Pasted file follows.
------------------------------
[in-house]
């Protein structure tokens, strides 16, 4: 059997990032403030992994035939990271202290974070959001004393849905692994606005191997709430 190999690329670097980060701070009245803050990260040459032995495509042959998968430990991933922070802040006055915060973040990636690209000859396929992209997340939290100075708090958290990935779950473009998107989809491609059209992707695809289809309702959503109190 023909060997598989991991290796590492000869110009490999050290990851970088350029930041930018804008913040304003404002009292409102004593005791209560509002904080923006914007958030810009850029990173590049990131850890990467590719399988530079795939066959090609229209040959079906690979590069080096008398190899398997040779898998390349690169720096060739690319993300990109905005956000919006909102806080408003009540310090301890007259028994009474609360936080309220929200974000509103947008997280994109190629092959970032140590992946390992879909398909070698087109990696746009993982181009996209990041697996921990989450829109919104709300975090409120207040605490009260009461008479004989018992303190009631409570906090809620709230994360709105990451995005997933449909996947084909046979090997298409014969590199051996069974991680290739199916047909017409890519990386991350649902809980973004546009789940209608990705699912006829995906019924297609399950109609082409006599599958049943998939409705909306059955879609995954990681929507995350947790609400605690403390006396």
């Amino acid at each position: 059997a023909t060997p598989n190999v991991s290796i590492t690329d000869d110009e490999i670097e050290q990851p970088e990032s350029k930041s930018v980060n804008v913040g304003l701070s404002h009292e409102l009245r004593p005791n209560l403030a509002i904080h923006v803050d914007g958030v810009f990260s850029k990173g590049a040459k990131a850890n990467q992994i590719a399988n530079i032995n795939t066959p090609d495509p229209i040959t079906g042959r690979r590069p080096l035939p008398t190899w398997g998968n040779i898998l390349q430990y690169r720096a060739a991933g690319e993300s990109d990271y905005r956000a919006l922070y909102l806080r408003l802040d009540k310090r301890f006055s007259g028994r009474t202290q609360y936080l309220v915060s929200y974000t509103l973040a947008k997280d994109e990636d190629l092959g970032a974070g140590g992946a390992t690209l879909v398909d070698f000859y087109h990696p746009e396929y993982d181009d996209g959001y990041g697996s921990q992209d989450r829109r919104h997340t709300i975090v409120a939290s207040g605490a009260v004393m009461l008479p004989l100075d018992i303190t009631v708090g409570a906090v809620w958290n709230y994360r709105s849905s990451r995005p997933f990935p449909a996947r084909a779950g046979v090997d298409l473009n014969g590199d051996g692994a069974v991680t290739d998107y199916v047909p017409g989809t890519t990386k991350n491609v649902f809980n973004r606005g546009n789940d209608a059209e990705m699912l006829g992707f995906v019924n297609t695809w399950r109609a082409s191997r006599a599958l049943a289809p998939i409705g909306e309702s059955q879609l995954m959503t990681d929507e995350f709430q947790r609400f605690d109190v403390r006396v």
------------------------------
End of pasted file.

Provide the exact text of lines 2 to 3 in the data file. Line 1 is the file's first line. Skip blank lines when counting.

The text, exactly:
């Protein structure tokens, strides 16, 4: 059997990032403030992994035939990271202290974070959001004393849905692994606005191997709430 190999690329670097980060701070009245803050990260040459032995495509042959998968430990991933922070802040006055915060973040990636690209000859396929992209997340939290100075708090958290990935779950473009998107989809491609059209992707695809289809309702959503109190 023909060997598989991991290796590492000869110009490999050290990851970088350029930041930018804008913040304003404002009292409102004593005791209560509002904080923006914007958030810009850029990173590049990131850890990467590719399988530079795939066959090609229209040959079906690979590069080096008398190899398997040779898998390349690169720096060739690319993300990109905005956000919006909102806080408003009540310090301890007259028994009474609360936080309220929200974000509103947008997280994109190629092959970032140590992946390992879909398909070698087109990696746009993982181009996209990041697996921990989450829109919104709300975090409120207040605490009260009461008479004989018992303190009631409570906090809620709230994360709105990451995005997933449909996947084909046979090997298409014969590199051996069974991680290739199916047909017409890519990386991350649902809980973004546009789940209608990705699912006829995906019924297609399950109609082409006599599958049943998939409705909306059955879609995954990681929507995350947790609400605690403390006396």
């Amino acid at each position: 059997a023909t060997p598989n190999v991991s290796i590492t690329d000869d110009e490999i670097e050290q990851p970088e990032s350029k930041s930018v980060n804008v913040g304003l701070s404002h009292e409102l009245r004593p005791n209560l403030a509002i904080h923006v803050d914007g958030v810009f990260s850029k990173g590049a040459k990131a850890n990467q992994i590719a399988n530079i032995n795939t066959p090609d495509p229209i040959t079906g042959r690979r590069p080096l035939p008398t190899w398997g998968n040779i898998l390349q430990y690169r720096a060739a991933g690319e993300s990109d990271y905005r956000a919006l922070y909102l806080r408003l802040d009540k310090r301890f006055s007259g028994r009474t202290q609360y936080l309220v915060s929200y974000t509103l973040a947008k997280d994109e990636d190629l092959g970032a974070g140590g992946a390992t690209l879909v398909d070698f000859y087109h990696p746009e396929y993982d181009d996209g959001y990041g697996s921990q992209d989450r829109r919104h997340t709300i975090v409120a939290s207040g605490a009260v004393m009461l008479p004989l100075d018992i303190t009631v708090g409570a906090v809620w958290n709230y994360r709105s849905s990451r995005p997933f990935p449909a996947r084909a779950g046979v090997d298409l473009n014969g590199d051996g692994a069974v991680t290739d998107y199916v047909p017409g989809t890519t990386k991350n491609v649902f809980n973004r606005g546009n789940d209608a059209e990705m699912l006829g992707f995906v019924n297609t695809w399950r109609a082409s191997r006599a599958l049943a289809p998939i409705g909306e309702s059955q879609l995954m959503t990681d929507e995350f709430q947790r609400f605690d109190v403390r006396v």